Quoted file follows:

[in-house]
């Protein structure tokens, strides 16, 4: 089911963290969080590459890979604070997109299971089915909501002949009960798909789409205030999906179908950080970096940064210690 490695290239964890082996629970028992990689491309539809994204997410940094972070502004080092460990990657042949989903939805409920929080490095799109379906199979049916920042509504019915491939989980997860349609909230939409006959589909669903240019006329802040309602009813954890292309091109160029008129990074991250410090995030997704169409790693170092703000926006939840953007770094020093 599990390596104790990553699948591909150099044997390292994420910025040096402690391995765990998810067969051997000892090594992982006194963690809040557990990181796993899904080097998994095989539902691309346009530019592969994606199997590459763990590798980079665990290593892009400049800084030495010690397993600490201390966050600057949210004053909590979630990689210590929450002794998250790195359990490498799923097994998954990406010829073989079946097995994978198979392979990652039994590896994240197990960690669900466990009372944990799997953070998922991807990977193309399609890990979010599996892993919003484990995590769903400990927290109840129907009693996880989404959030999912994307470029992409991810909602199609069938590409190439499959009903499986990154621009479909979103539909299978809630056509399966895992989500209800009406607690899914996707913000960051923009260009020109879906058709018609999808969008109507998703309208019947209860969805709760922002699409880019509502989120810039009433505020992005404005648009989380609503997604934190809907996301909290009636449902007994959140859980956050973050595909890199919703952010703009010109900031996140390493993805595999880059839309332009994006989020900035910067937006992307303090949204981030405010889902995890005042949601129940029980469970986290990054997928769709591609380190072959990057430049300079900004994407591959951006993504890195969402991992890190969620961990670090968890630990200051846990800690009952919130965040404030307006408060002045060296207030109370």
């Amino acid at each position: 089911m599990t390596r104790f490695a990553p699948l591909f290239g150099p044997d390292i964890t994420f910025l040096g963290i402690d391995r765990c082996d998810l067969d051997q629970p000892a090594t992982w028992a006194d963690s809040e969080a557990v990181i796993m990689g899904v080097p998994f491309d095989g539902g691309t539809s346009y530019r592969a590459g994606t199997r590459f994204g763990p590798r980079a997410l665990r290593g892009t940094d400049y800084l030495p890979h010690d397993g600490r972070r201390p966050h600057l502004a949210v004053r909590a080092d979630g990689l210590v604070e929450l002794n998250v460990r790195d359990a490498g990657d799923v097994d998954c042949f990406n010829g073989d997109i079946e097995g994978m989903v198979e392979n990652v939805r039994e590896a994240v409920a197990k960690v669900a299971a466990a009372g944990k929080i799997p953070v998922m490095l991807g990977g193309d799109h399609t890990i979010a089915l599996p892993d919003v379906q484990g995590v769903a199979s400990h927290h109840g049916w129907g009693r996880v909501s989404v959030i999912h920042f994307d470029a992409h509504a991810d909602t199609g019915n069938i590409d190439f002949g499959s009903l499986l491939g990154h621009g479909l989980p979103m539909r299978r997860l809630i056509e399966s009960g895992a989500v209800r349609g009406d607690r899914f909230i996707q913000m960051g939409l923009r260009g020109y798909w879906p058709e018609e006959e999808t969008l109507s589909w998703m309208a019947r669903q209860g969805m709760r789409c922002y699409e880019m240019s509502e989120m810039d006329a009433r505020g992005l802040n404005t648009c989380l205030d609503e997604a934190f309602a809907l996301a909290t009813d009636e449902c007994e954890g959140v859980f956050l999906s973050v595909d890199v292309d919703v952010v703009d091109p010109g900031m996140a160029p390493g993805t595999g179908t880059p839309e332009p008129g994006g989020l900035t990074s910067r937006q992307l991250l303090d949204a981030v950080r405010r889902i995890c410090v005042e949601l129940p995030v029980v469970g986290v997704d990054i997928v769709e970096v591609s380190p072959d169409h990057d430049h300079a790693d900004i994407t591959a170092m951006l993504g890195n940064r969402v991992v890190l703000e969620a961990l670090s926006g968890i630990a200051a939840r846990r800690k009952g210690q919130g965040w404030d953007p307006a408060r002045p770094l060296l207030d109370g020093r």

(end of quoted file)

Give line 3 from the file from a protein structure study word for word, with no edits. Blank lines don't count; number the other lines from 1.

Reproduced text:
């Amino acid at each position: 089911m599990t390596r104790f490695a990553p699948l591909f290239g150099p044997d390292i964890t994420f910025l040096g963290i402690d391995r765990c082996d998810l067969d051997q629970p000892a090594t992982w028992a006194d963690s809040e969080a557990v990181i796993m990689g899904v080097p998994f491309d095989g539902g691309t539809s346009y530019r592969a590459g994606t199997r590459f994204g763990p590798r980079a997410l665990r290593g892009t940094d400049y800084l030495p890979h010690d397993g600490r972070r201390p966050h600057l502004a949210v004053r909590a080092d979630g990689l210590v604070e929450l002794n998250v460990r790195d359990a490498g990657d799923v097994d998954c042949f990406n010829g073989d997109i079946e097995g994978m989903v198979e392979n990652v939805r039994e590896a994240v409920a197990k960690v669900a299971a466990a009372g944990k929080i799997p953070v998922m490095l991807g990977g193309d799109h399609t890990i979010a089915l599996p892993d919003v379906q484990g995590v769903a199979s400990h927290h109840g049916w129907g009693r996880v909501s989404v959030i999912h920042f994307d470029a992409h509504a991810d909602t199609g019915n069938i590409d190439f002949g499959s009903l499986l491939g990154h621009g479909l989980p979103m539909r299978r997860l809630i056509e399966s009960g895992a989500v209800r349609g009406d607690r899914f909230i996707q913000m960051g939409l923009r260009g020109y798909w879906p058709e018609e006959e999808t969008l109507s589909w998703m309208a019947r669903q209860g969805m709760r789409c922002y699409e880019m240019s509502e989120m810039d006329a009433r505020g992005l802040n404005t648009c989380l205030d609503e997604a934190f309602a809907l996301a909290t009813d009636e449902c007994e954890g959140v859980f956050l999906s973050v595909d890199v292309d919703v952010v703009d091109p010109g900031m996140a160029p390493g993805t595999g179908t880059p839309e332009p008129g994006g989020l900035t990074s910067r937006q992307l991250l303090d949204a981030v950080r405010r889902i995890c410090v005042e949601l129940p995030v029980v469970g986290v997704d990054i997928v769709e970096v591609s380190p072959d169409h990057d430049h300079a790693d900004i994407t591959a170092m951006l993504g890195n940064r969402v991992v890190l703000e969620a961990l670090s926006g968890i630990a200051a939840r846990r800690k009952g210690q919130g965040w404030d953007p307006a408060r002045p770094l060296l207030d109370g020093r």